Dr. Navindra Persaud has been fighting for four years to get access to thousands of pages of drug industry documents being held by Health Canada.

He finally received the material a few weeks ago, but now he’s being prevented from revealing what he has discovered.

That’s because Health Canada required him to sign a confidentiality agreement, and has threatened him with legal action if he breaks it.

The clinical trials data is so secret that he’s been told that he must destroy the documents once he’s read them, and notify Health Canada in writing that he has done so….

For those who aren’t familiar with it, the Trans Pacific Partnership is a proposed trade agreement including 12 countries (Australia, Brunei Darussalam, Canada, Chile, Japan, Malaysia, Mexico, New Zealand, Peru, Singapore, United States, and Vietnam) from the Pacific Rim. If all the countries sign on (it looks as if they will; Canada’s new Prime Minister as of Oct. 19, 2015 seems to be in favour of the agreement although he has yet to make a definitive statement), the TPP will represent a trading block that is almost double the size of the European Union.

An Oct. 8, 2015 posting by Mike Masnick provides a description of corporate sovereignty and of the Eli Lilly suit against the Canadian government.

We’ve pointed out a few times in the past that while everyone refers to the Trans Pacific Partnership (TPP) agreement as a “free trade” agreement, the reality is that there’s very little in there that’s actually about free trade. If it were truly a free trade agreement, then there would be plenty of reasons to support it. But the details show it’s not, and yet, time and time again, we see people supporting the TPP because “well, free trade is good.” …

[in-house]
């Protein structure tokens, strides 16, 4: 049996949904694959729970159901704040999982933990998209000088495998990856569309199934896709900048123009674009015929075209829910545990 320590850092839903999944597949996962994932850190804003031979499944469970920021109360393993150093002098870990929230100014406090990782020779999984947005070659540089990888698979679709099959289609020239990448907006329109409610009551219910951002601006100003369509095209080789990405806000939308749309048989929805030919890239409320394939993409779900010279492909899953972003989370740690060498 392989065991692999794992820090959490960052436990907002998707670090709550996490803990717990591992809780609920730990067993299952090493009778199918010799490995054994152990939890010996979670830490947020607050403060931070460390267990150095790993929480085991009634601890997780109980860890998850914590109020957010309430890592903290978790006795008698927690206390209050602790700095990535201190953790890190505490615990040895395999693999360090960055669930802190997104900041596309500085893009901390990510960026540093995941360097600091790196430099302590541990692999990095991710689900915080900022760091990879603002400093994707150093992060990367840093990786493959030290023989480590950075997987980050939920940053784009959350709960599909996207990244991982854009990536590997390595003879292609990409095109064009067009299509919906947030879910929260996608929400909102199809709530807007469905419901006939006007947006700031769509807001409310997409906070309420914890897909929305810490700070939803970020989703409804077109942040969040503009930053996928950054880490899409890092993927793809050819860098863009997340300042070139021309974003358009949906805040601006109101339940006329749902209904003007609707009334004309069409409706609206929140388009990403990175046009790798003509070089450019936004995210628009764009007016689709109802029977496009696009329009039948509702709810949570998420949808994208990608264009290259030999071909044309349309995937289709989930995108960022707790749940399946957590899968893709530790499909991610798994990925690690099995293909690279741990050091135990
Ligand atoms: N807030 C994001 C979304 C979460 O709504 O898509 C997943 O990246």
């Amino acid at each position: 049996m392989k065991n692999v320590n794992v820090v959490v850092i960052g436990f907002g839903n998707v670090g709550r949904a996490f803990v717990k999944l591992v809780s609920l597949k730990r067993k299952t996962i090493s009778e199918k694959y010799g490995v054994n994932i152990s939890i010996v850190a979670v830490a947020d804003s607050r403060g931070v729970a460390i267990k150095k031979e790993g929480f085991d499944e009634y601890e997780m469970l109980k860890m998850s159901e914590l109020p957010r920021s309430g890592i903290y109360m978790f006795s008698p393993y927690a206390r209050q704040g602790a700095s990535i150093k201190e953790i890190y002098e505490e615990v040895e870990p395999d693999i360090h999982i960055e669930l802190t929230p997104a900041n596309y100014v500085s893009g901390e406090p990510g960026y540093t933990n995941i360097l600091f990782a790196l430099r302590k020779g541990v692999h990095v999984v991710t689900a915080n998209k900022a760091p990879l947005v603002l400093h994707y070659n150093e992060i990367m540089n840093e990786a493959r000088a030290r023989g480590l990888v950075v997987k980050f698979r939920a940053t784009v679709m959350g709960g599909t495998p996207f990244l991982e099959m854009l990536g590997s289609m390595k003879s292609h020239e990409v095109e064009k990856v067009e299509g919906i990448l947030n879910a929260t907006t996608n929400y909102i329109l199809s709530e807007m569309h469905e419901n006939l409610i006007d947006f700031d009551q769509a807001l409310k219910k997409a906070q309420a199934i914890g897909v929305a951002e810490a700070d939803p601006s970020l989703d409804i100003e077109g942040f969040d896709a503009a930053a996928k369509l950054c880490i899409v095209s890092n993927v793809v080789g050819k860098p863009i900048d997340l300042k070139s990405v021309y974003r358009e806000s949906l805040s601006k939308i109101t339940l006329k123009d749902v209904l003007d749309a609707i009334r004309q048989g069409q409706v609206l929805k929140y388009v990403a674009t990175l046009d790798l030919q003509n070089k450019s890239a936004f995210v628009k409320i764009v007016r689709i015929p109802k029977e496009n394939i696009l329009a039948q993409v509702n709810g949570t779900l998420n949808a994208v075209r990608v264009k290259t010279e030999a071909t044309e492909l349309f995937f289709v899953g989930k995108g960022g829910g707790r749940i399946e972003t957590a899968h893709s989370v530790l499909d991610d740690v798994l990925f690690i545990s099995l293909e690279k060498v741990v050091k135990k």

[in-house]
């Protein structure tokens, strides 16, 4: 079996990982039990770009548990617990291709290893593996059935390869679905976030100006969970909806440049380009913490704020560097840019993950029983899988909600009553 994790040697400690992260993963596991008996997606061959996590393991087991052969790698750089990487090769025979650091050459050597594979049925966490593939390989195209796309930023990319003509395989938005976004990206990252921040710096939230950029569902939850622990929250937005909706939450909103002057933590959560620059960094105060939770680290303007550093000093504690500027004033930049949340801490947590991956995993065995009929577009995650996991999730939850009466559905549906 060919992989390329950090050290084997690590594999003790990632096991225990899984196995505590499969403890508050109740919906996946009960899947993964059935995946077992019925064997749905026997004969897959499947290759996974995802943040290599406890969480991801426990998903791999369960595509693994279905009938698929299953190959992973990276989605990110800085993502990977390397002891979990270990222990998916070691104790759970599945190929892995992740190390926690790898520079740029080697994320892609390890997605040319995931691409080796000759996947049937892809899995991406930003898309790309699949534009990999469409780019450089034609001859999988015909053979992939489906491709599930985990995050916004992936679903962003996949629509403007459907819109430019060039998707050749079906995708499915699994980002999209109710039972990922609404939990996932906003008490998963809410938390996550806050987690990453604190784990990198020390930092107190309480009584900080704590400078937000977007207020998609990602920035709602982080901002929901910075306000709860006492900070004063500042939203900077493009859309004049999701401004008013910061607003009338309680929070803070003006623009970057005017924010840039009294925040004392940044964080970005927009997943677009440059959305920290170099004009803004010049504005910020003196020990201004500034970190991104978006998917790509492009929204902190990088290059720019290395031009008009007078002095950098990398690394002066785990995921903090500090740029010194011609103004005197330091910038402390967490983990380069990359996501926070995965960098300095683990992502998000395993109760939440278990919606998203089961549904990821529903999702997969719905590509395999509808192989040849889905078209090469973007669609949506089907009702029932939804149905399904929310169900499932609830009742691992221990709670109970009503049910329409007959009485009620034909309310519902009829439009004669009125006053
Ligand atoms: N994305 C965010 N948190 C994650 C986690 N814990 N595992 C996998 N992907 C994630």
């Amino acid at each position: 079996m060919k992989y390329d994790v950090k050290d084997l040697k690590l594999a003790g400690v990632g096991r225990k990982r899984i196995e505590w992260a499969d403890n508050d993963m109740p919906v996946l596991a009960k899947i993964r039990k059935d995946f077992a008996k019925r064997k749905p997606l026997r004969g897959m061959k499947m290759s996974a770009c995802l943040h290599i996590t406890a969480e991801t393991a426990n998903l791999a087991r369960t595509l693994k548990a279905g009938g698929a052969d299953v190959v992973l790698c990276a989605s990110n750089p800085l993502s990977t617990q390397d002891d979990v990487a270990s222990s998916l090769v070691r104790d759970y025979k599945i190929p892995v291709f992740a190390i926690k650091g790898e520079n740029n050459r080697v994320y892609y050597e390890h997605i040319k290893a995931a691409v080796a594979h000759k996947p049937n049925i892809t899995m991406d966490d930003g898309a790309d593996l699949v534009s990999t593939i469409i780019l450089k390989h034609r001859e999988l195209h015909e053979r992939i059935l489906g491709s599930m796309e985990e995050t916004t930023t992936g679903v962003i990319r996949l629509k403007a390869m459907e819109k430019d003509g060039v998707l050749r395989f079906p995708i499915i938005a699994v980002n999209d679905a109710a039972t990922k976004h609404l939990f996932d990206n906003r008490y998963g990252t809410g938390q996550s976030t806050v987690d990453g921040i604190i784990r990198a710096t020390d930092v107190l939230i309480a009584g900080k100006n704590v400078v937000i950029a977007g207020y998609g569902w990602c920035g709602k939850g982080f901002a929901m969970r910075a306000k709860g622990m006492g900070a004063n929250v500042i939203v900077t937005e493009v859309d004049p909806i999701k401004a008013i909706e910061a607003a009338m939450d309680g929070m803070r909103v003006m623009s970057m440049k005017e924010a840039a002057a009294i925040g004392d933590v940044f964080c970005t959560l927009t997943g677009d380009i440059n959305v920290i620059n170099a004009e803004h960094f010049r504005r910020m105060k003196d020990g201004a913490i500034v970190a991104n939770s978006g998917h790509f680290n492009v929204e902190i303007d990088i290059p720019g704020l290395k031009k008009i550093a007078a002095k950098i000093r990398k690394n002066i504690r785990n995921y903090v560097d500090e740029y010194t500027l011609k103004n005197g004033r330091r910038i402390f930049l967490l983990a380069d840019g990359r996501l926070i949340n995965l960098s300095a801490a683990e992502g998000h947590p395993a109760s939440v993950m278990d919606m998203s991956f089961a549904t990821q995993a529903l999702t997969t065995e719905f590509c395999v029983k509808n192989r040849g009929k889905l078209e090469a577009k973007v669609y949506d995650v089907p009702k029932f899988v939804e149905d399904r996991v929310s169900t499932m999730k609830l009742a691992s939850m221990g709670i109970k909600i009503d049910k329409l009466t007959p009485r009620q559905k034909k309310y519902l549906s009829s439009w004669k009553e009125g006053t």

… it’s that “harmonizing regulatory regimes” thing where the real nastiness lies, and where you quickly discover that most of the key factors in the TPP are not at all about free trade, but the opposite. It’s about as protectionist as can be. That’s mainly because of the really nasty corprorate sovereignty clauses in the agreement (which are officially called “investor state dispute settlement” or ISDS in an attempt to make it sound so boring you’ll stop paying attention). Those clauses basically allow large incumbents to force the laws of countries to change to their will. Companies who feel that some country’s regulation somehow takes away “expected profits” can convene a tribunal, and force a country to change its laws. Yes, technically a tribunal can only issue monetary sanctions against a country, but countries who wish to avoid such monetary payments will change their laws.

Remember how Eli Lilly is demanding $500 million from Canada after Canada rejected some Eli Lilly patents, noting that the new compound didn’t actually do anything new and useful? Eli Lilly claims that using such a standard to reject patents unfairly attacks its expected future profits, and thus it can demand $500 million from Canadian taxpayers. Now, imagine that on all sorts of other systems.